This week marks a year of being back in good old Blighty since returning from my travels. As on the anniversary of my return I am jetting off less further-afield but nonetheless to unexplored land, I thought today good as any to reflect on a year of being on home soil. As a child I was warned time seems to speed up as you get older and now as a bigger kid, I can honestly say this is true. Without meaning to sound cliched, the last year has shot by but in that time very little seems to have really happened.
When you meet a friend after a long time apart, it's often hard to decide what information is worth sharing. Sure I have seen a hell of a lot of films; attended plenty of Birthdays (especially 30ths); made it to three weddings (nearly) and missed one; been to barbecues, parties etc but what life- changing events have occurred I am happy to impart on anyone happening to read this?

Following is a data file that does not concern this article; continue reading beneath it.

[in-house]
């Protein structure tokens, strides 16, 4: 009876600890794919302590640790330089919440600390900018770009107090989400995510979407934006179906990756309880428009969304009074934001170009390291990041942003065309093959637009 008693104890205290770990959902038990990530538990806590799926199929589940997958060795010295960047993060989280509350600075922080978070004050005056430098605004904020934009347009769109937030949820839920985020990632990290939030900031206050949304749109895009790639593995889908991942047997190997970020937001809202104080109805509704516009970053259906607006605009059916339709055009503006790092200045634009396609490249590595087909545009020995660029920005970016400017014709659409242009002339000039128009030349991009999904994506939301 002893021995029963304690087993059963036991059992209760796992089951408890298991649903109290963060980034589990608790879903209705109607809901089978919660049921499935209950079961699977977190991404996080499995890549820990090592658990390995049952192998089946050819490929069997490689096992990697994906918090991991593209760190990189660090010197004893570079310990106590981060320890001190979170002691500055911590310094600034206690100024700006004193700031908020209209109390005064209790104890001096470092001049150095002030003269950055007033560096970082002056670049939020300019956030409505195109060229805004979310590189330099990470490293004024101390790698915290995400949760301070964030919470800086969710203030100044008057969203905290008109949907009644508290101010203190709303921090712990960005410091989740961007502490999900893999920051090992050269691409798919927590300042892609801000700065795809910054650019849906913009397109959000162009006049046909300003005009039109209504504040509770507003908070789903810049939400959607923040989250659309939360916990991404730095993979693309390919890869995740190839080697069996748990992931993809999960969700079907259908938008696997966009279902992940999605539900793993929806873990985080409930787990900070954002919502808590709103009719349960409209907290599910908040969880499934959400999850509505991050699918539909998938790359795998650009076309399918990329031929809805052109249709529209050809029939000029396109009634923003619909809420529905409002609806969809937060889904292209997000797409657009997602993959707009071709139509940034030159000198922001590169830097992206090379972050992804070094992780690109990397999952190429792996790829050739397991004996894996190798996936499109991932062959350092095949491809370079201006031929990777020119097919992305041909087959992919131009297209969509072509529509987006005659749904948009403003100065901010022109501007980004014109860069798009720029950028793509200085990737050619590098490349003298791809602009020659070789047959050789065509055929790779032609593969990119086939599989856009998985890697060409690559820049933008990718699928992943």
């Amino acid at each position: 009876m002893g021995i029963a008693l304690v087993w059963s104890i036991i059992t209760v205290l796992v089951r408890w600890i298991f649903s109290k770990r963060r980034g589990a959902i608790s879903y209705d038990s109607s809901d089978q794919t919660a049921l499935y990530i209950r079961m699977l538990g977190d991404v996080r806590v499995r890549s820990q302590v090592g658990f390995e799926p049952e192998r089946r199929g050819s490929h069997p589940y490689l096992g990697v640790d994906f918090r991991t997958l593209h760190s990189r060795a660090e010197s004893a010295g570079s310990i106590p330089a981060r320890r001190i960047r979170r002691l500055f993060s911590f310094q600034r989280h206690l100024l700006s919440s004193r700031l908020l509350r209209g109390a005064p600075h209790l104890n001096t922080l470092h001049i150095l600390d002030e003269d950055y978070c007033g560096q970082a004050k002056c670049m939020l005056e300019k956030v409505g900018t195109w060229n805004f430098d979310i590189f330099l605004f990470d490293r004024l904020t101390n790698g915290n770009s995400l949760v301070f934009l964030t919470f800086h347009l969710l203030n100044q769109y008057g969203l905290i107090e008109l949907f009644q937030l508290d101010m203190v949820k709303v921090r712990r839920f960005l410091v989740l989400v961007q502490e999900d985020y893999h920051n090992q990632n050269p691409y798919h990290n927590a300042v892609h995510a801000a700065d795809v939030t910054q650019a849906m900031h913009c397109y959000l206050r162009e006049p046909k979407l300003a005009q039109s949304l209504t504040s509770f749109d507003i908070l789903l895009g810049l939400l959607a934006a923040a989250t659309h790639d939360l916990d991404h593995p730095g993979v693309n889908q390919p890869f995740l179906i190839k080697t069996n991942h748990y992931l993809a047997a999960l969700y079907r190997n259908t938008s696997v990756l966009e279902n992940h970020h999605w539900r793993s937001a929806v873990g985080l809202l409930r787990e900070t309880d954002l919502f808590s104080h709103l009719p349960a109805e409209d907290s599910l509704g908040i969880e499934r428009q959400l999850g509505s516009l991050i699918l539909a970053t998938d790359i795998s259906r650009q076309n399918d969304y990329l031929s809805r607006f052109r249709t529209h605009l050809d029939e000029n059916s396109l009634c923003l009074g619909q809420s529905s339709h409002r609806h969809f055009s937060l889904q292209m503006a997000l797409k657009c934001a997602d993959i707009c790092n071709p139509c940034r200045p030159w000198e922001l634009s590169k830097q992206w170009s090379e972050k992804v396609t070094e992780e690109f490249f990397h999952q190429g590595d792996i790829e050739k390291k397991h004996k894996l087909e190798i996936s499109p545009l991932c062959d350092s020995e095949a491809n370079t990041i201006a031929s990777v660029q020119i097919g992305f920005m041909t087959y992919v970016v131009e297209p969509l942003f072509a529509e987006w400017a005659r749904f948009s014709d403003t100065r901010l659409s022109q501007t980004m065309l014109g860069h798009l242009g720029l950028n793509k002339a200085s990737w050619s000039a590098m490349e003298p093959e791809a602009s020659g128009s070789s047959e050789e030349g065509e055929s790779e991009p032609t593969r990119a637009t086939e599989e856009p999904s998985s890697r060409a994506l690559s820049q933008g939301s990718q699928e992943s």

I spent the first month and a half back catching up with folk and stuffing my face with all the food I had so dearly missed - in doing so I also reacquainted myself with my huge “barrel chest”. I also spent yet more time at various magazines transcribing interviews, sorting the post and being a general skivvy before going back into education as a student.
After five and a half years as a teacher, a year on the road and eight years after leaving University (including my stint in teacher training), I was suddenly a student again and for the first time, in a college. I did my A levels in a school with a sixth form and previously had only experience of teaching in a college during my P.G.C.E. year.
My first college day was strange – both nerve-wracking and exciting. After the initial humiliating introductions, I discovered much to my relief I wasn't the oldest in the group. My magazine journalism group were a mixed bunch and generally younger than me but we all gelled so well, it didn't seem to matter.